Converting Carbon Dioxide to Formic Acid by Tuning Quantum States in Metal Chalcogenide Clusters

Finding an efficient catalyst to convert carbon dioxide into valuable products is a challenging problem. Here, we have used DFT calculations to show how the attached ligands on the metal chalcogenide cluster can be utilized to design effective catalysts for carbon dioxide conversion to formic acid.
Published in Chemistry
Converting Carbon Dioxide to Formic Acid by Tuning Quantum States in Metal Chalcogenide Clusters
Like

Share this post

Choose a social network to share with, or copy the shortened URL to share elsewhere

This is a representation of how your post may appear on social media. The actual post will vary between social networks

The rapid growth of greenhouse gases in the atmosphere and its adverse effect on the environment is one of the significant challenges that is currently faced by humanity.1,2 Catalytic conversion of CO2 into chemicals, e.g., formic acid (HCOOH), serves as a cost-efficient alternative strategy for mitigating the adverse effect of CO2. Formic acid is a low-toxic liquid that can be easily transported and stored at room temperature. It can also act as a precursor of high-value-added chemicals, a hydrogen storage vector, and a possible future replacement for fossil fuels. As a result, the rational designing of CO2 conversion catalyst for the sustainable commercial synthesis of formic acid is a popular subject for investigation. In this work, using the first principle density functional methodology, we have explored the CO2 →HCOOH conversion using a metal chalcogenide cluster as a catalyst.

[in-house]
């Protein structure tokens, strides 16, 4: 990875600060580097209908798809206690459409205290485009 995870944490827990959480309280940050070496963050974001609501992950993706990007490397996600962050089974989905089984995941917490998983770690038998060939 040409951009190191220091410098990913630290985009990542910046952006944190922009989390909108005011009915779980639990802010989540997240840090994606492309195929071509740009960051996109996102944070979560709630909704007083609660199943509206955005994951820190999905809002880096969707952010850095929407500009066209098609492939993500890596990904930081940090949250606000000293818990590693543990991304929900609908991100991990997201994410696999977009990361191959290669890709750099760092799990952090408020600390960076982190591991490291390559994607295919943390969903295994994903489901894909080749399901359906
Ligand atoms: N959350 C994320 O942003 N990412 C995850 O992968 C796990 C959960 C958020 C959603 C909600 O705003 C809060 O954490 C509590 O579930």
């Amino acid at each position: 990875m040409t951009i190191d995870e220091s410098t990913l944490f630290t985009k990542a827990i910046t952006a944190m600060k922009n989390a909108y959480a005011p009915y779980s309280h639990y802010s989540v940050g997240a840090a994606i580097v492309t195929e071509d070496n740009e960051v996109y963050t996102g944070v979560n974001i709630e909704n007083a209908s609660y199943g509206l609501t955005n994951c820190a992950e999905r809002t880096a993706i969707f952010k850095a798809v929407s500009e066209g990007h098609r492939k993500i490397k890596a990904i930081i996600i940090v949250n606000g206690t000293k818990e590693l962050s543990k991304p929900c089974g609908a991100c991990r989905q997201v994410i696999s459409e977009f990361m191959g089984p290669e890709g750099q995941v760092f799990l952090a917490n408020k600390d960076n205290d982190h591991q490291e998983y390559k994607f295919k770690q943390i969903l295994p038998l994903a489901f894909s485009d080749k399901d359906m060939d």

Among the various categories of nanoclusters, clusters composed of metal and chalcogenide atoms have attracted considerable attention in recent years for various reasons. Whereas most clusters are metastable, ligated metal chalcogenide clusters are highly stable against dissociation due to the stability gained from the strong covalent and dative bonding within the structure. As a result, it is possible to synthesize them in solvents or utilize them as building blocks to construct large superatomic assemblies and architecture.3–6 However, the unique feature of metal chalcogenide clusters is how the attached ligands influence their electronic properties. In cluster chemistry, ligands are prominently used as a deactivating agent. Coating a cluster with suitable ligands protects the sensitive core from active reagents and prevents the smaller cluster from coalescence. However, our group recently showed that ligands could serve a different purpose.7,8 For a ligated cluster, the resulting internal electric field originating from the metal and surrounding ligands can shift the electronic spectrum in either direction depending on the nature of the attached ligands. Thus, utilizing this ligands-induced shift, one can convert a cluster into an effective donor or acceptor depending on the number and type of the attached ligands without perturbing the valence electron count or the orbital occupancy. We have further shown that such alteration in the redox properties can have many potential applications in semiconductors, spintronics, or as p–n junction diodes.9,10